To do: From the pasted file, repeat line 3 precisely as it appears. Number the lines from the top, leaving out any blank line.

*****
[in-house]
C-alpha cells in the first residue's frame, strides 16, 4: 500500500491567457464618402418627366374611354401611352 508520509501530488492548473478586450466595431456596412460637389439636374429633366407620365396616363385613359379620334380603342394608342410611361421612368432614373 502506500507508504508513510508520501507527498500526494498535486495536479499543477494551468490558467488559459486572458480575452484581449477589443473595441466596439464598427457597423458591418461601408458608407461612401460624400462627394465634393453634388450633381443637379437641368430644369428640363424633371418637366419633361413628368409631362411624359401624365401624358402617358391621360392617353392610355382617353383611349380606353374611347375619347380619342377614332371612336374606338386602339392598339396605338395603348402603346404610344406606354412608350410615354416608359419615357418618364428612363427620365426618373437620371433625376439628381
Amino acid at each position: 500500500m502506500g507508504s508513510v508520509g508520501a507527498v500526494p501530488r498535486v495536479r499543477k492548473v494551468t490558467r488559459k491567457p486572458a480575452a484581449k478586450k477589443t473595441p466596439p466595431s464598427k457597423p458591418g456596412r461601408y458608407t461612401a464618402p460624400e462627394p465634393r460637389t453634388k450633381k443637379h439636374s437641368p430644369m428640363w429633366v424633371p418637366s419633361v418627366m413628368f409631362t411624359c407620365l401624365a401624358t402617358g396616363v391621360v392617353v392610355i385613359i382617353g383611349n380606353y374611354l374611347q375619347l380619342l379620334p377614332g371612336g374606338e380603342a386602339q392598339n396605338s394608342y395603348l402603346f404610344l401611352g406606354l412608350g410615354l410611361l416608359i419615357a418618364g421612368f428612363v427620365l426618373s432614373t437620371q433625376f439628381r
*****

Amino acid at each position: 500500500m502506500g507508504s508513510v508520509g508520501a507527498v500526494p501530488r498535486v495536479r499543477k492548473v494551468t490558467r488559459k491567457p486572458a480575452a484581449k478586450k477589443t473595441p466596439p466595431s464598427k457597423p458591418g456596412r461601408y458608407t461612401a464618402p460624400e462627394p465634393r460637389t453634388k450633381k443637379h439636374s437641368p430644369m428640363w429633366v424633371p418637366s419633361v418627366m413628368f409631362t411624359c407620365l401624365a401624358t402617358g396616363v391621360v392617353v392610355i385613359i382617353g383611349n380606353y374611354l374611347q375619347l380619342l379620334p377614332g371612336g374606338e380603342a386602339q392598339n396605338s394608342y395603348l402603346f404610344l401611352g406606354l412608350g410615354l410611361l416608359i419615357a418618364g421612368f428612363v427620365l426618373s432614373t437620371q433625376f439628381r